Green’s Dictionary of Slang

oke n.1

[abbr. Afk. outjie, little chap]
(S.Afr.)

a fellow, a chap; also as a term of address (cf. okie n.).

[NZ]informant in DNZE (1998).
[SA]C. Hope Ducktails in Gray Theatre Two (1981) 46: George with all his okes.
[SA]P. Slabolepszy Sat. Night at the Palace (1985) 11: These okes know nothing from nothing.
[SA]P. Slabolepszy ‘Under the Oaks’ in Mooi Street (1994) 10: You blokes are the okes I support when we not playing you okes.
[SA]B. Simon ‘Score Me the Ages’ Born in the RSA (1997) 135: lennie: There’s a ou for you, take him round the block, you show him your cock, he’ll give you ten bucks chop-chop. boykie: Ten bucks for that hey! Jussis, you know all these okes hey.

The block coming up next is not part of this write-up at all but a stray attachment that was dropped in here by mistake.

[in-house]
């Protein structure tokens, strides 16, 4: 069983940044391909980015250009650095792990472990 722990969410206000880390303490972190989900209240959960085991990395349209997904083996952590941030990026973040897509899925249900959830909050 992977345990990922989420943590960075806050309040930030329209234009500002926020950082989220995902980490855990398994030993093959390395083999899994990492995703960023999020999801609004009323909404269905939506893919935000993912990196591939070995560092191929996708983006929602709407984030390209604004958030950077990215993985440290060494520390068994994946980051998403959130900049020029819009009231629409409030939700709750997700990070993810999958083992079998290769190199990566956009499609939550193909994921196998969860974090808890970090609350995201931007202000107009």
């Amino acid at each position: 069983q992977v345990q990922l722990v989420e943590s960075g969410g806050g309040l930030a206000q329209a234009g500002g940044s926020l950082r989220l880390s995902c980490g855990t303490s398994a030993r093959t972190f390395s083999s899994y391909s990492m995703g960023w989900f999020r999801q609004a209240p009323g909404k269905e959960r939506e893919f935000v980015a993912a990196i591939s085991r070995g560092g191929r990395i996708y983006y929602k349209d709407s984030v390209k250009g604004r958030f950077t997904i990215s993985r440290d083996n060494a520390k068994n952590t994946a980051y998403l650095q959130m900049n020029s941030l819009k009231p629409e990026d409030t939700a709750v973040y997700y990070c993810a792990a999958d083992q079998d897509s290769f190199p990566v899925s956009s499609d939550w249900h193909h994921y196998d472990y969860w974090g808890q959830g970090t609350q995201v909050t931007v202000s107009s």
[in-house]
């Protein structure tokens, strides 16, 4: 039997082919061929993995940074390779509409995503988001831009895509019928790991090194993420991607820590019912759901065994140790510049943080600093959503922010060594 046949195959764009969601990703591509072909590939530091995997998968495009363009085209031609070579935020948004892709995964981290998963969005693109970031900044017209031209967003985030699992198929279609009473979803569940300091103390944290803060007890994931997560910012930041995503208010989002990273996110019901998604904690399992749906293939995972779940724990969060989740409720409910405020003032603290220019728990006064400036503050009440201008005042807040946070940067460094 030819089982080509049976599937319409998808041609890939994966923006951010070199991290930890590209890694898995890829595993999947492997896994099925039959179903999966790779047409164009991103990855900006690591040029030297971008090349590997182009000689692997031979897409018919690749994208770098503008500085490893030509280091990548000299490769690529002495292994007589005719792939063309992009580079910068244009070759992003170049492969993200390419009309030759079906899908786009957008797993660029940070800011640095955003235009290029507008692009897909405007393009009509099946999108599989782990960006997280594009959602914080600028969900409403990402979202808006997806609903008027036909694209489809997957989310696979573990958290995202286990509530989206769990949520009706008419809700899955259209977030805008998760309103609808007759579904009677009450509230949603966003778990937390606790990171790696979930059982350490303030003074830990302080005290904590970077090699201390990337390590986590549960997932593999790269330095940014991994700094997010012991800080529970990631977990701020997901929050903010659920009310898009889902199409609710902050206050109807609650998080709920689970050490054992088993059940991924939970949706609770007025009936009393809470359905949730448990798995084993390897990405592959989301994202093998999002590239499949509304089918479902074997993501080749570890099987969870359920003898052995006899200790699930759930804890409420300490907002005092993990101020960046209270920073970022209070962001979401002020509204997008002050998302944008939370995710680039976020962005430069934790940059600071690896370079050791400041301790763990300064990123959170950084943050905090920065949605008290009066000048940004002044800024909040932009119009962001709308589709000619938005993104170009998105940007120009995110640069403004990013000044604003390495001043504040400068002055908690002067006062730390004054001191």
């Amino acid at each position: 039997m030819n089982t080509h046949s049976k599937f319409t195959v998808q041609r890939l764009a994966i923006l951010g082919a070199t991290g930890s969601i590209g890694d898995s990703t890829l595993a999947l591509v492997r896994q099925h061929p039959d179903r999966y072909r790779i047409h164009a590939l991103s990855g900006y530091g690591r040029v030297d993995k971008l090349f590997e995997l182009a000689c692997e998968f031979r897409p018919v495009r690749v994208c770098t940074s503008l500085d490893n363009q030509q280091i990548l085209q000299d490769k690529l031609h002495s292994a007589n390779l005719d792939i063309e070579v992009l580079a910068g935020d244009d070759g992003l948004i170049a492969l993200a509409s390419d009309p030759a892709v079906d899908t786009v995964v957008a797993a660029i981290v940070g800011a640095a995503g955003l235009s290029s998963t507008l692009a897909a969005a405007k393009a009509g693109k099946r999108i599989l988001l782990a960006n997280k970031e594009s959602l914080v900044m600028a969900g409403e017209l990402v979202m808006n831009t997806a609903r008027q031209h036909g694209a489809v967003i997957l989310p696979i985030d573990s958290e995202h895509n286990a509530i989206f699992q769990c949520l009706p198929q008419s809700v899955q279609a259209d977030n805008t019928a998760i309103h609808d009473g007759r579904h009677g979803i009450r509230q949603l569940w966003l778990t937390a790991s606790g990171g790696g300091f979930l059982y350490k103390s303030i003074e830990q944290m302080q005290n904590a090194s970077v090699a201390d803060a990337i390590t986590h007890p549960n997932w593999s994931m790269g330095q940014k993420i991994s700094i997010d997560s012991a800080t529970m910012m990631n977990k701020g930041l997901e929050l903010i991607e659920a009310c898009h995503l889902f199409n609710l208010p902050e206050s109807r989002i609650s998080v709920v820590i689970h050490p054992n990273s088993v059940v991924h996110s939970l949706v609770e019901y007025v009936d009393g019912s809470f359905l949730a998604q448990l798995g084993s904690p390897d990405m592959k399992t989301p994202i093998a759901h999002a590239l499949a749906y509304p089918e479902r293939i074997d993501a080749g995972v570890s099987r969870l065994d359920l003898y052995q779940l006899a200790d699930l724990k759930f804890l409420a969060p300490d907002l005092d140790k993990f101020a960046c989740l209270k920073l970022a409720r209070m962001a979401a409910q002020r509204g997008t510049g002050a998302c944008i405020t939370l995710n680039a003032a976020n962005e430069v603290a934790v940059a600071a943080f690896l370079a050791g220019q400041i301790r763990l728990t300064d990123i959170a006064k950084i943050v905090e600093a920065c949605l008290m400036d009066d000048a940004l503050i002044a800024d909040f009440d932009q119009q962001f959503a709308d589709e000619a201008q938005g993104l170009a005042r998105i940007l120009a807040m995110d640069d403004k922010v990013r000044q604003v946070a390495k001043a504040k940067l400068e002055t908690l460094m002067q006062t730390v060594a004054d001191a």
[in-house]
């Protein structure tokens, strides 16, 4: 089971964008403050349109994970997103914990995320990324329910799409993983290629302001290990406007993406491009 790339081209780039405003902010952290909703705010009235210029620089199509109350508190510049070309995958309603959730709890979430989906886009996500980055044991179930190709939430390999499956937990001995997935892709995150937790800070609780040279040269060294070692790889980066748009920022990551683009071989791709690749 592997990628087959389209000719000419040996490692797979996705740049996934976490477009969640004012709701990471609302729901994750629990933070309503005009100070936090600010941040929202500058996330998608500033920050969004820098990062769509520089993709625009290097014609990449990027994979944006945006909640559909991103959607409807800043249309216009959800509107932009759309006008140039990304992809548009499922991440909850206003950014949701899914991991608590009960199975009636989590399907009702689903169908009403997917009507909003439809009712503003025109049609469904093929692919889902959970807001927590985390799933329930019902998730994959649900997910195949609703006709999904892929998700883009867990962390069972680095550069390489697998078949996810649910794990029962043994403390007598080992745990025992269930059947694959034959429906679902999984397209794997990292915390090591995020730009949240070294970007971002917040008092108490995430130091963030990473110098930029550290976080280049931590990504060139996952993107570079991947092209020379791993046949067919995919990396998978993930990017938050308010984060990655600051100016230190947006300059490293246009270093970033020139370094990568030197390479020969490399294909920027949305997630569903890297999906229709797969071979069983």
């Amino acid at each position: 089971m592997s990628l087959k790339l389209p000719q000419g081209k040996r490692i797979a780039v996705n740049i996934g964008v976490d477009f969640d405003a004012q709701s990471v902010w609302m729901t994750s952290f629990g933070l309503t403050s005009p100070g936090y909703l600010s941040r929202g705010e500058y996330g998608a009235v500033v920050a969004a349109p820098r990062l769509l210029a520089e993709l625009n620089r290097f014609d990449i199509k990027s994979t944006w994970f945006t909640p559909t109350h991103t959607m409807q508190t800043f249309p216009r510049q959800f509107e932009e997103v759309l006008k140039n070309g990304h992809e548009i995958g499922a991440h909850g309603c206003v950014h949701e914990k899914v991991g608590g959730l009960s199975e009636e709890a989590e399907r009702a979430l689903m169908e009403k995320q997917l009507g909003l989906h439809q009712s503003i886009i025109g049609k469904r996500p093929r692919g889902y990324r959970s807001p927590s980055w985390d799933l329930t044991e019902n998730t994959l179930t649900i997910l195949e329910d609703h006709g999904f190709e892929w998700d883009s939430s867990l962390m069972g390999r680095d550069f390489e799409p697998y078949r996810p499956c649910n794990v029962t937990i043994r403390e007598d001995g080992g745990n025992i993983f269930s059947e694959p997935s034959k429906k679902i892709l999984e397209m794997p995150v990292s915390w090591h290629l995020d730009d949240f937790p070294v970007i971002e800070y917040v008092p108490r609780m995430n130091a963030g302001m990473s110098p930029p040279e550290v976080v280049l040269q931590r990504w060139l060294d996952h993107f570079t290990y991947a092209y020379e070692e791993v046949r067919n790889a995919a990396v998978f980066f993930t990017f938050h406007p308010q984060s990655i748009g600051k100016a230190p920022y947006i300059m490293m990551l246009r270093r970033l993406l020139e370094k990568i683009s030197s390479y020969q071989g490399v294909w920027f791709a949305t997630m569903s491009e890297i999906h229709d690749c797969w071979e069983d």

[SA]R. Malan My Traitor’s Heart (1991) 73: Such an oke could use a little extra on the side.
[SA]CyberBraai Lex. at www.matriots.com [Internet] Oke: A ‘guy’ or ‘chap’ or ‘bloke’. If you quite like someone you can say: ‘Ag, he is an OK oke’. Instead of ‘oke’ you can also say ‘ou’ which is pronounced ‘Oh.’.
[SA]A. Lovejoy Acid Alex xiv: All you okes’ moral and multifaceted support definitely helped me pull it off. [Ibid.] 90: There was a really dumb British oke named Keebol and another okie named Titch.
[SA]IOL News (Western Cape) 4 Mar. [Internet] Troy’s transformation from a feared gangster, who has an ‘understanding’ with the Lebs and the Blackokes to a ‘moffie’ wearing a sari and cooking Indian cuisine.